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Women in Power, with Mary Beard, Rachel Reeves and Sandip Verma

Rachel Reeves MP, Mary Beard and Sandip Verma came to the Intelligence Squared stage to discuss how women negotiate political power in what remains in many ways a man’s world.

Britain has had two female heads of government and women make up a third of the total number in the House of Commons, a number that has been steadily rising with each election. Women, some say, will soon have equal political power in the UK. But many would beg to disagree. Britain sits 39th in the world rankings for the proportion of women sitting in the national legislature, and it was not until 2016 that the total number of women ever elected to the Commons surpassed the number of male MPs in a single parliament.

Women MPs have passionately fought for and won many of the gains we take for granted today – equal pay, better childcare provision and child benefit. But the fight for laws that benefit women has often been made in the face of fierce opposition from male MPs. And today, women parliamentarians face a new challenge – increasing levels of abuse and threats of violence on social media. Labour MP Diane Abbott, the first black woman elected to parliament, receives so many racist and misogynistic threats every day that her office sends them in weekly batches to the police. This revolution, many women say, is far from finished.

In September 2019 the MP Rachel Reeves joined celebrated classicist and broadcaster Mary Beard and Conservative member of the House of Lords Sandip Verma on the Intelligence Squared stage to discuss how women negotiate political power in what remains in many ways a man’s world. Reeve talked about some of the pioneers who feature in her acclaimed book Women in Westminster, including Eleanor Rathbone, Barbara Castle, Harriet Harman and Tessa Jowell, who all battled for change despite the sometimes misogynistic atmosphere in the House of Commons. Nancy Astor, the first sitting woman MP, was physically obstructed by some male MPs from taking her seat on the green benches, while Shirley Williams used to have her rear routinely pinched by male colleagues in the division lobby.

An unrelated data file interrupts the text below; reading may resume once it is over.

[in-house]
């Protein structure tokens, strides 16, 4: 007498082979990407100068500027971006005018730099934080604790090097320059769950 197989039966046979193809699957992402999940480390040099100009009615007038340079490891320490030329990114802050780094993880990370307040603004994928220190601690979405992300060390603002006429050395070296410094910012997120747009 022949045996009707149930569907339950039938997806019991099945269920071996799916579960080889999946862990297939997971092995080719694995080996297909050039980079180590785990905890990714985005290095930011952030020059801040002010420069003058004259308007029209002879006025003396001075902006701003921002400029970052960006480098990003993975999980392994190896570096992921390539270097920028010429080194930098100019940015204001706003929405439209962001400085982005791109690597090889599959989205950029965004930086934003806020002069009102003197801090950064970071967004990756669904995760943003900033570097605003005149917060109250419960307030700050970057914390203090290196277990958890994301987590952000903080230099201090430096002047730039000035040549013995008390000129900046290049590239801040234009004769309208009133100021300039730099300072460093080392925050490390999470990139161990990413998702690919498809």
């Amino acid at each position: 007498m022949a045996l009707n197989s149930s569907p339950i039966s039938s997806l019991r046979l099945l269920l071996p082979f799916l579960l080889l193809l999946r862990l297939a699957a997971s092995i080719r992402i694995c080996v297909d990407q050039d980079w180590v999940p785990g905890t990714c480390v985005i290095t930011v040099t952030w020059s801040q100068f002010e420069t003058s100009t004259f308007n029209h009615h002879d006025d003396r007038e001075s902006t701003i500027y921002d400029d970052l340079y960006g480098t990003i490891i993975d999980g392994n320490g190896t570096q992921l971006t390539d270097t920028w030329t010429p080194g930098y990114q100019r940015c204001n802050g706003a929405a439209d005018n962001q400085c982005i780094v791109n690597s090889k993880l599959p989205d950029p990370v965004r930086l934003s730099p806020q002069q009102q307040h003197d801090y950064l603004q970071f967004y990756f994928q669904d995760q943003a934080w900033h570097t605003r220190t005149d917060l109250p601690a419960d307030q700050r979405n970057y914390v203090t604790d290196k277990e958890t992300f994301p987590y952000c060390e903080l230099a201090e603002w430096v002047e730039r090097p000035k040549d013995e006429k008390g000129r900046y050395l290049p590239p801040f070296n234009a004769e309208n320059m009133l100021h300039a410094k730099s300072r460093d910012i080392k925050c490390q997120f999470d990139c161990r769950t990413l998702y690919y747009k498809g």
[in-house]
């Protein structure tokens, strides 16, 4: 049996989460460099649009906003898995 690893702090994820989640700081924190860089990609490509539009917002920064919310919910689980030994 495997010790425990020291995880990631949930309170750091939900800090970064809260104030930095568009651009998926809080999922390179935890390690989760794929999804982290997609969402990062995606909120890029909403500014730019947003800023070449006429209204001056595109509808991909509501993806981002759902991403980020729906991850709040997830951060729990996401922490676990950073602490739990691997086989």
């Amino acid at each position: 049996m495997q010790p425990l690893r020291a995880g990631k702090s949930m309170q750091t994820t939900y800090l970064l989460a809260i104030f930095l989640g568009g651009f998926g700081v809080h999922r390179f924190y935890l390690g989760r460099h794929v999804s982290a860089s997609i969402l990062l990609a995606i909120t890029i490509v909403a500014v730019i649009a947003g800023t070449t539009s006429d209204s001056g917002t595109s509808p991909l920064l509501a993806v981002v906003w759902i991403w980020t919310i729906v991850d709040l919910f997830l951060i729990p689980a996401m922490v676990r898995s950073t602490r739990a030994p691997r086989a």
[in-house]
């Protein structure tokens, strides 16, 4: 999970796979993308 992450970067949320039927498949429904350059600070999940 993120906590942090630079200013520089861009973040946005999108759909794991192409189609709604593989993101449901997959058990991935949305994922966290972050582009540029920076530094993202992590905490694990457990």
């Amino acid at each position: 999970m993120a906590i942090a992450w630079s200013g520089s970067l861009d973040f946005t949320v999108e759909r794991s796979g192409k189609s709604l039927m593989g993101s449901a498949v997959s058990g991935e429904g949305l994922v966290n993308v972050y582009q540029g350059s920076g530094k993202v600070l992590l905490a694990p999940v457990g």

Our speakers discussed the very nature of power and how even women often conceive it as male. As lifelong feminist Beard acknowledges, ‘What do even I see when I shut my eyes and try to imagine a prime minister? Answer: a white man in a suit.’ When, our speaker asked, will there be a female prime minister of colour? Or a woman chancellor of the exchequer, a job Reeves has said she aspires to? When and how will the revolution be finally won?


Speakers

Chair

Helen Lewis

Staff writer on The Atlantic. Former associate editor of the New Statesman


Staff writer on The Atlantic, and former associate editor of the New Statesman. Her first book, Difficult Women, is out next year.

 

Speakers are subject to change.

Speakers

Rachel Reeves

MP and former Shadow Secretary of State for Work and Pensions


Labour MP for Leeds West. She was a member of Ed Miliband's Shadow Cabinet, serving as Shadow Secretary of State for Work and Pensions. Before her parliamentary career, she worked as an economist. She is the author of Alice in Westminster: The Political Life of Alice Bacon and Women of Westminster: The MPs Who Changed Politics. She contributes regularly to the Guardian and other media.

Mary Beard

Professor of Classics at Cambridge University


Professor of Classics at Cambridge University and Classics editor of the Times Literary Supplement. She has written extensively on the ancient world, and her books include Laughter in Ancient Rome: On Joking, Tickling, and Cracking Up. She writes the popular ‘A Don’s Life’ blog for the TLS and is a regular broadcaster. She presented the BBC2 programme ‘Meet the Romans with Mary Beard’ in 2013. Her latest book is SPQR: A History of Ancient Rome.

Sandip Verma

Conservative member of the House of Lords


Conservative member of the House of Lords. She is Ministerial Champion for Tackling Violence Against Women and Girls Overseas, and chairs the UN Women's national committee. She has a strong interest in diversity, gender issues and international affairs, particularly in the South Asian Region and Africa.